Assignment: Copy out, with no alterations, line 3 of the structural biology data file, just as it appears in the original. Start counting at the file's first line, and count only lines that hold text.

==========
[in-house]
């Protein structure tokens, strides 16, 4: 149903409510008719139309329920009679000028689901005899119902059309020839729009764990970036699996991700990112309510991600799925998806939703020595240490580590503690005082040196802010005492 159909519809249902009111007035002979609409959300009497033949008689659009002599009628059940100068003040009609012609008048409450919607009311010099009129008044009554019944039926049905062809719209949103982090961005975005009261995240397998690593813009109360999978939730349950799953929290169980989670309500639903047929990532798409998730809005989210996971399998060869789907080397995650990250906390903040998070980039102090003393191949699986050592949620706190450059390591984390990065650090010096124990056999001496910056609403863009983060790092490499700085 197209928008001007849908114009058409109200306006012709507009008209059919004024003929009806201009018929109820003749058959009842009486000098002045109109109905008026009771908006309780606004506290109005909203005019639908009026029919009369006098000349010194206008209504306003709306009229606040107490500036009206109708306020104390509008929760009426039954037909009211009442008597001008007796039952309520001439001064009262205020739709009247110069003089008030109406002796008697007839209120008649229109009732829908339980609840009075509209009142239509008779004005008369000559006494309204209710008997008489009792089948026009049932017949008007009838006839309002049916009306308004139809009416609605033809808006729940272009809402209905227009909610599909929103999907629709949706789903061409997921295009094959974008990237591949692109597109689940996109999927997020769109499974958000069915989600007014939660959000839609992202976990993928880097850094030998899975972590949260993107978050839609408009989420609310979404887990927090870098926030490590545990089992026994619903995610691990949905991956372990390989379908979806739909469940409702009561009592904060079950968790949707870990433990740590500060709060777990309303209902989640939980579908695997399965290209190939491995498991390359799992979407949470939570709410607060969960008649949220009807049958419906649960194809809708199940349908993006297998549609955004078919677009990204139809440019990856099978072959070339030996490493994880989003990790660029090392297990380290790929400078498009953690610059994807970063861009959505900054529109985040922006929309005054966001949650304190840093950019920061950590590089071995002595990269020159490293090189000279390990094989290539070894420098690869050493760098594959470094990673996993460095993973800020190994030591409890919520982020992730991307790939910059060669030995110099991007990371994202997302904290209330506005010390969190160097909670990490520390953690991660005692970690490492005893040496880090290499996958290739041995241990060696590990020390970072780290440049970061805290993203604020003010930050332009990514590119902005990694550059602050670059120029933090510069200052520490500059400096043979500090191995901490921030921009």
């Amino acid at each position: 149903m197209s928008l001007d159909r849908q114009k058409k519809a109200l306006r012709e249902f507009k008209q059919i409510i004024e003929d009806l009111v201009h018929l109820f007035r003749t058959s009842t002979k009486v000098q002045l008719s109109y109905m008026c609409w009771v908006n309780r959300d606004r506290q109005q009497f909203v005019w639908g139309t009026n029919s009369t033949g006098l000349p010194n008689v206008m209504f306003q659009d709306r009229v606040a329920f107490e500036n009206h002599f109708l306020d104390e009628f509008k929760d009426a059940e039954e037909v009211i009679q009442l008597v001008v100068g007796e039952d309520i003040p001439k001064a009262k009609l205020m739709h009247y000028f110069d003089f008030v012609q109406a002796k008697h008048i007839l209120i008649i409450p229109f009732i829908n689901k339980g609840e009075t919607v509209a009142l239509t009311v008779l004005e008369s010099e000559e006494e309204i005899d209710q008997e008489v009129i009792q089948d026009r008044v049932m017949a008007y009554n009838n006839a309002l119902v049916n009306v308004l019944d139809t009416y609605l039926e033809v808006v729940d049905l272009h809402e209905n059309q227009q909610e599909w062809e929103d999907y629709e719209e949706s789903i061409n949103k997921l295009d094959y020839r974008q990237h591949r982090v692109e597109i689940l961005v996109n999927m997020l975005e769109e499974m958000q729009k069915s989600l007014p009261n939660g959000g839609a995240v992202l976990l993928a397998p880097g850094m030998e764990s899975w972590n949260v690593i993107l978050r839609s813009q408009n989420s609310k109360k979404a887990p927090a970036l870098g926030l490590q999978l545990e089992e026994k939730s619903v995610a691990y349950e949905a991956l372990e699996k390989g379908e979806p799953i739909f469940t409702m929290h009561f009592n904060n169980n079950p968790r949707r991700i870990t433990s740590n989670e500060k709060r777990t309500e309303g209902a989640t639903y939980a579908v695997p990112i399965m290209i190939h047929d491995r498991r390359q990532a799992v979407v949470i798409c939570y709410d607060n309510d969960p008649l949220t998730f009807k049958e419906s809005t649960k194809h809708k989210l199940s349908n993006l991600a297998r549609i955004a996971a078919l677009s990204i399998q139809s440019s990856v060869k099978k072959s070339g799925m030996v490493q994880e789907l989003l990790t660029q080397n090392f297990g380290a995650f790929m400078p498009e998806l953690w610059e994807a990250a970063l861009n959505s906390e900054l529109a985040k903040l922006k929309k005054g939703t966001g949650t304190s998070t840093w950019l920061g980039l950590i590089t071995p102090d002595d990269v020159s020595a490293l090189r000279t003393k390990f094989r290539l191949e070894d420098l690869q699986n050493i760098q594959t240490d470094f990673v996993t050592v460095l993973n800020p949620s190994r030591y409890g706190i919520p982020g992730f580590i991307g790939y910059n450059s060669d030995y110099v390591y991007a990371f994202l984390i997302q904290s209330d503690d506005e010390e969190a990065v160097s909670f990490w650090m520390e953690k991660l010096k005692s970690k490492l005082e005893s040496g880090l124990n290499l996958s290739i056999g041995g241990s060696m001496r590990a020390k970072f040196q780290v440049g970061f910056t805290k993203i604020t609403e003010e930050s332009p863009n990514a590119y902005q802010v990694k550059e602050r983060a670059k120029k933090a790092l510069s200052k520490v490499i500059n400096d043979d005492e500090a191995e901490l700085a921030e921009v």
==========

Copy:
């Amino acid at each position: 149903m197209s928008l001007d159909r849908q114009k058409k519809a109200l306006r012709e249902f507009k008209q059919i409510i004024e003929d009806l009111v201009h018929l109820f007035r003749t058959s009842t002979k009486v000098q002045l008719s109109y109905m008026c609409w009771v908006n309780r959300d606004r506290q109005q009497f909203v005019w639908g139309t009026n029919s009369t033949g006098l000349p010194n008689v206008m209504f306003q659009d709306r009229v606040a329920f107490e500036n009206h002599f109708l306020d104390e009628f509008k929760d009426a059940e039954e037909v009211i009679q009442l008597v001008v100068g007796e039952d309520i003040p001439k001064a009262k009609l205020m739709h009247y000028f110069d003089f008030v012609q109406a002796k008697h008048i007839l209120i008649i409450p229109f009732i829908n689901k339980g609840e009075t919607v509209a009142l239509t009311v008779l004005e008369s010099e000559e006494e309204i005899d209710q008997e008489v009129i009792q089948d026009r008044v049932m017949a008007y009554n009838n006839a309002l119902v049916n009306v308004l019944d139809t009416y609605l039926e033809v808006v729940d049905l272009h809402e209905n059309q227009q909610e599909w062809e929103d999907y629709e719209e949706s789903i061409n949103k997921l295009d094959y020839r974008q990237h591949r982090v692109e597109i689940l961005v996109n999927m997020l975005e769109e499974m958000q729009k069915s989600l007014p009261n939660g959000g839609a995240v992202l976990l993928a397998p880097g850094m030998e764990s899975w972590n949260v690593i993107l978050r839609s813009q408009n989420s609310k109360k979404a887990p927090a970036l870098g926030l490590q999978l545990e089992e026994k939730s619903v995610a691990y349950e949905a991956l372990e699996k390989g379908e979806p799953i739909f469940t409702m929290h009561f009592n904060n169980n079950p968790r949707r991700i870990t433990s740590n989670e500060k709060r777990t309500e309303g209902a989640t639903y939980a579908v695997p990112i399965m290209i190939h047929d491995r498991r390359q990532a799992v979407v949470i798409c939570y709410d607060n309510d969960p008649l949220t998730f009807k049958e419906s809005t649960k194809h809708k989210l199940s349908n993006l991600a297998r549609i955004a996971a078919l677009s990204i399998q139809s440019s990856v060869k099978k072959s070339g799925m030996v490493q994880e789907l989003l990790t660029q080397n090392f297990g380290a995650f790929m400078p498009e998806l953690w610059e994807a990250a970063l861009n959505s906390e900054l529109a985040k903040l922006k929309k005054g939703t966001g949650t304190s998070t840093w950019l920061g980039l950590i590089t071995p102090d002595d990269v020159s020595a490293l090189r000279t003393k390990f094989r290539l191949e070894d420098l690869q699986n050493i760098q594959t240490d470094f990673v996993t050592v460095l993973n800020p949620s190994r030591y409890g706190i919520p982020g992730f580590i991307g790939y910059n450059s060669d030995y110099v390591y991007a990371f994202l984390i997302q904290s209330d503690d506005e010390e969190a990065v160097s909670f990490w650090m520390e953690k991660l010096k005692s970690k490492l005082e005893s040496g880090l124990n290499l996958s290739i056999g041995g241990s060696m001496r590990a020390k970072f040196q780290v440049g970061f910056t805290k993203i604020t609403e003010e930050s332009p863009n990514a590119y902005q802010v990694k550059e602050r983060a670059k120029k933090a790092l510069s200052k520490v490499i500059n400096d043979d005492e500090a191995e901490l700085a921030e921009v």